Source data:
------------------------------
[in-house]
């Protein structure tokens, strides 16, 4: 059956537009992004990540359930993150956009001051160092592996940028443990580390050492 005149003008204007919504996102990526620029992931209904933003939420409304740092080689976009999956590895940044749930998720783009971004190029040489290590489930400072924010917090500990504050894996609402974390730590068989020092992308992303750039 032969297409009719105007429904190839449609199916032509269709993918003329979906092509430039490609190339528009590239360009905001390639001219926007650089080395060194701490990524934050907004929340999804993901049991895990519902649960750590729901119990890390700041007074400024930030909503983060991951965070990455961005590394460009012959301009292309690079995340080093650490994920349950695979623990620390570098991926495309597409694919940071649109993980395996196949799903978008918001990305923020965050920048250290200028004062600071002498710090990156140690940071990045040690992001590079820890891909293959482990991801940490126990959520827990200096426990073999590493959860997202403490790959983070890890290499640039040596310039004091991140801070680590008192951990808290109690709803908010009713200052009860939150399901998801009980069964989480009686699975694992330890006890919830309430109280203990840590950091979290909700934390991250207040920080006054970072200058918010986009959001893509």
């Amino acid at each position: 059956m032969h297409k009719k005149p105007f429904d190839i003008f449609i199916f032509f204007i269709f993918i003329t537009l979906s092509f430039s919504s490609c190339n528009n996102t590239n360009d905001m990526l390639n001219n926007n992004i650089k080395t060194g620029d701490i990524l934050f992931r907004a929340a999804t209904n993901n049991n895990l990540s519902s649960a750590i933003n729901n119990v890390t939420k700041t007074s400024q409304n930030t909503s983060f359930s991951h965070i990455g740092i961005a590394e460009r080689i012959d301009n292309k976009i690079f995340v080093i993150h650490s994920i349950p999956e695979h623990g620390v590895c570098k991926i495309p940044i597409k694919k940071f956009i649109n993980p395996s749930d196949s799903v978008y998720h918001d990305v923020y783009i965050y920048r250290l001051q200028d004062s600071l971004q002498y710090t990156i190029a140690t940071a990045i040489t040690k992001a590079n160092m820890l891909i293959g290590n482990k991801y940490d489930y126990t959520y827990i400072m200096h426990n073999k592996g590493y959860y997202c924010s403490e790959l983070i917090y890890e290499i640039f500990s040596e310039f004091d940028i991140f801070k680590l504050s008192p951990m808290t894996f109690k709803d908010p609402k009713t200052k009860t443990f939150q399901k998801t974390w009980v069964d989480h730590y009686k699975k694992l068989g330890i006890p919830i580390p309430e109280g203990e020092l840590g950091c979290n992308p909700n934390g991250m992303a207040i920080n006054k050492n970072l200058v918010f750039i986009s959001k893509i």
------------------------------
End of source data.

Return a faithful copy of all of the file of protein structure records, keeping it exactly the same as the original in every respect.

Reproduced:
[in-house]
């Protein structure tokens, strides 16, 4: 059956537009992004990540359930993150956009001051160092592996940028443990580390050492 005149003008204007919504996102990526620029992931209904933003939420409304740092080689976009999956590895940044749930998720783009971004190029040489290590489930400072924010917090500990504050894996609402974390730590068989020092992308992303750039 032969297409009719105007429904190839449609199916032509269709993918003329979906092509430039490609190339528009590239360009905001390639001219926007650089080395060194701490990524934050907004929340999804993901049991895990519902649960750590729901119990890390700041007074400024930030909503983060991951965070990455961005590394460009012959301009292309690079995340080093650490994920349950695979623990620390570098991926495309597409694919940071649109993980395996196949799903978008918001990305923020965050920048250290200028004062600071002498710090990156140690940071990045040690992001590079820890891909293959482990991801940490126990959520827990200096426990073999590493959860997202403490790959983070890890290499640039040596310039004091991140801070680590008192951990808290109690709803908010009713200052009860939150399901998801009980069964989480009686699975694992330890006890919830309430109280203990840590950091979290909700934390991250207040920080006054970072200058918010986009959001893509």
């Amino acid at each position: 059956m032969h297409k009719k005149p105007f429904d190839i003008f449609i199916f032509f204007i269709f993918i003329t537009l979906s092509f430039s919504s490609c190339n528009n996102t590239n360009d905001m990526l390639n001219n926007n992004i650089k080395t060194g620029d701490i990524l934050f992931r907004a929340a999804t209904n993901n049991n895990l990540s519902s649960a750590i933003n729901n119990v890390t939420k700041t007074s400024q409304n930030t909503s983060f359930s991951h965070i990455g740092i961005a590394e460009r080689i012959d301009n292309k976009i690079f995340v080093i993150h650490s994920i349950p999956e695979h623990g620390v590895c570098k991926i495309p940044i597409k694919k940071f956009i649109n993980p395996s749930d196949s799903v978008y998720h918001d990305v923020y783009i965050y920048r250290l001051q200028d004062s600071l971004q002498y710090t990156i190029a140690t940071a990045i040489t040690k992001a590079n160092m820890l891909i293959g290590n482990k991801y940490d489930y126990t959520y827990i400072m200096h426990n073999k592996g590493y959860y997202c924010s403490e790959l983070i917090y890890e290499i640039f500990s040596e310039f004091d940028i991140f801070k680590l504050s008192p951990m808290t894996f109690k709803d908010p609402k009713t200052k009860t443990f939150q399901k998801t974390w009980v069964d989480h730590y009686k699975k694992l068989g330890i006890p919830i580390p309430e109280g203990e020092l840590g950091c979290n992308p909700n934390g991250m992303a207040i920080n006054k050492n970072l200058v918010f750039i986009s959001k893509i």